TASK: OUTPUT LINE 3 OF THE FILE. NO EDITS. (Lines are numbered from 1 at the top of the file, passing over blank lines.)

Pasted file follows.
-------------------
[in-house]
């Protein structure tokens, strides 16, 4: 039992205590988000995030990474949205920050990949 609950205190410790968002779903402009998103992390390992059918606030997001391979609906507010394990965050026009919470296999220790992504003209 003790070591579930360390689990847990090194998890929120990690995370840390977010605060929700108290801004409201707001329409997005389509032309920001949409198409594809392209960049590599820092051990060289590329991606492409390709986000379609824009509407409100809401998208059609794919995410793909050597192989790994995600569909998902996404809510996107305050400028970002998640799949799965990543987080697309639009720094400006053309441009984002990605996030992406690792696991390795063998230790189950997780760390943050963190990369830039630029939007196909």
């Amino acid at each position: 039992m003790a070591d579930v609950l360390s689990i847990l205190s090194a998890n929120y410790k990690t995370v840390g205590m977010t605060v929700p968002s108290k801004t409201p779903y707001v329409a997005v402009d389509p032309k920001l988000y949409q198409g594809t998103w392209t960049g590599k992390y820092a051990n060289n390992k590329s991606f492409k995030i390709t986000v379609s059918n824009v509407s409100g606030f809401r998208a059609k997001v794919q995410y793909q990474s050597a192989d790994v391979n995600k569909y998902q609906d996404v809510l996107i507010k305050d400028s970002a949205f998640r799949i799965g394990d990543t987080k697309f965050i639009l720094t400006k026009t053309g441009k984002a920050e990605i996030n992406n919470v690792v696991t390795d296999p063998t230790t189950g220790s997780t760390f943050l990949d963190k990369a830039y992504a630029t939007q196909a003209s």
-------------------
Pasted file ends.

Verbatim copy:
């Amino acid at each position: 039992m003790a070591d579930v609950l360390s689990i847990l205190s090194a998890n929120y410790k990690t995370v840390g205590m977010t605060v929700p968002s108290k801004t409201p779903y707001v329409a997005v402009d389509p032309k920001l988000y949409q198409g594809t998103w392209t960049g590599k992390y820092a051990n060289n390992k590329s991606f492409k995030i390709t986000v379609s059918n824009v509407s409100g606030f809401r998208a059609k997001v794919q995410y793909q990474s050597a192989d790994v391979n995600k569909y998902q609906d996404v809510l996107i507010k305050d400028s970002a949205f998640r799949i799965g394990d990543t987080k697309f965050i639009l720094t400006k026009t053309g441009k984002a920050e990605i996030n992406n919470v690792v696991t390795d296999p063998t230790t189950g220790s997780t760390f943050l990949d963190k990369a830039y992504a630029t939007q196909a003209s």